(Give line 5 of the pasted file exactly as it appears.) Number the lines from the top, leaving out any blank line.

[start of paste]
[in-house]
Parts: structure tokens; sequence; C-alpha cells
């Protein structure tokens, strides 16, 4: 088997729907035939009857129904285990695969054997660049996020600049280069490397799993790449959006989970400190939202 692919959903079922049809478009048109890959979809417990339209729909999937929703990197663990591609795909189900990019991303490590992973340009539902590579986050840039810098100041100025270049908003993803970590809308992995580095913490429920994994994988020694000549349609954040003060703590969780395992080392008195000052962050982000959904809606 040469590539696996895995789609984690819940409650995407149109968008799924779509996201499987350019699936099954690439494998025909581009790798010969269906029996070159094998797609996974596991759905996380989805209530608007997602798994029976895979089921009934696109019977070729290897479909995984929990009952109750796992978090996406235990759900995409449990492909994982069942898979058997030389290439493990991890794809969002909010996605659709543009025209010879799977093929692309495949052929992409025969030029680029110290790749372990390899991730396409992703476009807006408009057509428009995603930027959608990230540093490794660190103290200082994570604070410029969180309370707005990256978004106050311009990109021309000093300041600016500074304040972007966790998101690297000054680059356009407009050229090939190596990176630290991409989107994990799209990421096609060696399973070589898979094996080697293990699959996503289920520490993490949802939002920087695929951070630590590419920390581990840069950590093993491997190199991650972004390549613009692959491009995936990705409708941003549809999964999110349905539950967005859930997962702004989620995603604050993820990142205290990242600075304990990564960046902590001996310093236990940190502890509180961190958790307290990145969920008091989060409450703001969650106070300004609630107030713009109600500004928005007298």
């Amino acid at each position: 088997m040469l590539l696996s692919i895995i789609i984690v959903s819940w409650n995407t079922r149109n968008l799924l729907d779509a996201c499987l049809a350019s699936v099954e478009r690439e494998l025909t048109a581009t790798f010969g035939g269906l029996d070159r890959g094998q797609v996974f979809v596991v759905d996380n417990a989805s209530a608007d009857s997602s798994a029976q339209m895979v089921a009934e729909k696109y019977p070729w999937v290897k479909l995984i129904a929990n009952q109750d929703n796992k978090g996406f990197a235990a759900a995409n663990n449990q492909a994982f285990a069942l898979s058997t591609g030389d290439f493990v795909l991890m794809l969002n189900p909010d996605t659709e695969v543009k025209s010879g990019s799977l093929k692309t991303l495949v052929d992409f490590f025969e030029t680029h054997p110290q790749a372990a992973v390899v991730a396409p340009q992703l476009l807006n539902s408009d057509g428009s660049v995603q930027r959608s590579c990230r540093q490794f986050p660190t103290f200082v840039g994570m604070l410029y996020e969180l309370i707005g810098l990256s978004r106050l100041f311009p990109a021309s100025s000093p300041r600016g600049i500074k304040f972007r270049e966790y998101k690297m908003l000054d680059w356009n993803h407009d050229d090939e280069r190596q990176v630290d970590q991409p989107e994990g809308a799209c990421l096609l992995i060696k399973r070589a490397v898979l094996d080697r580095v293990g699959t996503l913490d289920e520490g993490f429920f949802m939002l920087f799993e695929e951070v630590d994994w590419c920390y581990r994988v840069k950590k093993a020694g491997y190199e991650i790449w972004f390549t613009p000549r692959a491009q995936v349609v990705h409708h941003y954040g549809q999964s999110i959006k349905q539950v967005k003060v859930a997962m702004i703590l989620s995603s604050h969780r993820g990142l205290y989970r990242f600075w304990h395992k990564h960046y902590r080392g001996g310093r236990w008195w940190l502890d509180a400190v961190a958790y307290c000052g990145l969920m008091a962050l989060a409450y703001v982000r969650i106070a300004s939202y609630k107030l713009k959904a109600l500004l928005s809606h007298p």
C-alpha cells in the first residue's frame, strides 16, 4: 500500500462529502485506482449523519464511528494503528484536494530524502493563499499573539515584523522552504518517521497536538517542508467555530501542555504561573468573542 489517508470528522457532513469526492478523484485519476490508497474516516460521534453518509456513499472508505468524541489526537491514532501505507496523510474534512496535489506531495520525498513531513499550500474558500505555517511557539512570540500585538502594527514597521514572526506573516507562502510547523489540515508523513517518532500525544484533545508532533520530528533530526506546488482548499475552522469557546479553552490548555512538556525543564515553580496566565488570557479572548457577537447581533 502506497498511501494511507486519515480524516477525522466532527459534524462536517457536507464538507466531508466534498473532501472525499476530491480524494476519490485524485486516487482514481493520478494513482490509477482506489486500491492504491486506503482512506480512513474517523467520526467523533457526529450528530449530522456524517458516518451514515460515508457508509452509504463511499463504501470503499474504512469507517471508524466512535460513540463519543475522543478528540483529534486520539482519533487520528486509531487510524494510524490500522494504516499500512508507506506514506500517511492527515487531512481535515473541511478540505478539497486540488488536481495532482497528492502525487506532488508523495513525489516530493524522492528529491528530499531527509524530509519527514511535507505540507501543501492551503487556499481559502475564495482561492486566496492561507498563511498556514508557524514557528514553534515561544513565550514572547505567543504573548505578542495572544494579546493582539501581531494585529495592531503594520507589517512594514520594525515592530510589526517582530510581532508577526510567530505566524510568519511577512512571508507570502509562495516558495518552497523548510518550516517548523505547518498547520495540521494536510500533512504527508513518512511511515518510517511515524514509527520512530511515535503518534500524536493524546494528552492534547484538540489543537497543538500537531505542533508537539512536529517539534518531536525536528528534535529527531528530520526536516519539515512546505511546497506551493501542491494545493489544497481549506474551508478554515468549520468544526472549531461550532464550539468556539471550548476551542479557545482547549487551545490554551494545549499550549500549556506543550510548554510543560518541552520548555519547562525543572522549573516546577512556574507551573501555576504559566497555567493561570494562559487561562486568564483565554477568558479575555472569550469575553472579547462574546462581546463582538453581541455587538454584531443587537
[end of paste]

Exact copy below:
C-alpha cells in the first residue's frame, strides 16, 4: 500500500462529502485506482449523519464511528494503528484536494530524502493563499499573539515584523522552504518517521497536538517542508467555530501542555504561573468573542 489517508470528522457532513469526492478523484485519476490508497474516516460521534453518509456513499472508505468524541489526537491514532501505507496523510474534512496535489506531495520525498513531513499550500474558500505555517511557539512570540500585538502594527514597521514572526506573516507562502510547523489540515508523513517518532500525544484533545508532533520530528533530526506546488482548499475552522469557546479553552490548555512538556525543564515553580496566565488570557479572548457577537447581533 502506497498511501494511507486519515480524516477525522466532527459534524462536517457536507464538507466531508466534498473532501472525499476530491480524494476519490485524485486516487482514481493520478494513482490509477482506489486500491492504491486506503482512506480512513474517523467520526467523533457526529450528530449530522456524517458516518451514515460515508457508509452509504463511499463504501470503499474504512469507517471508524466512535460513540463519543475522543478528540483529534486520539482519533487520528486509531487510524494510524490500522494504516499500512508507506506514506500517511492527515487531512481535515473541511478540505478539497486540488488536481495532482497528492502525487506532488508523495513525489516530493524522492528529491528530499531527509524530509519527514511535507505540507501543501492551503487556499481559502475564495482561492486566496492561507498563511498556514508557524514557528514553534515561544513565550514572547505567543504573548505578542495572544494579546493582539501581531494585529495592531503594520507589517512594514520594525515592530510589526517582530510581532508577526510567530505566524510568519511577512512571508507570502509562495516558495518552497523548510518550516517548523505547518498547520495540521494536510500533512504527508513518512511511515518510517511515524514509527520512530511515535503518534500524536493524546494528552492534547484538540489543537497543538500537531505542533508537539512536529517539534518531536525536528528534535529527531528530520526536516519539515512546505511546497506551493501542491494545493489544497481549506474551508478554515468549520468544526472549531461550532464550539468556539471550548476551542479557545482547549487551545490554551494545549499550549500549556506543550510548554510543560518541552520548555519547562525543572522549573516546577512556574507551573501555576504559566497555567493561570494562559487561562486568564483565554477568558479575555472569550469575553472579547462574546462581546463582538453581541455587538454584531443587537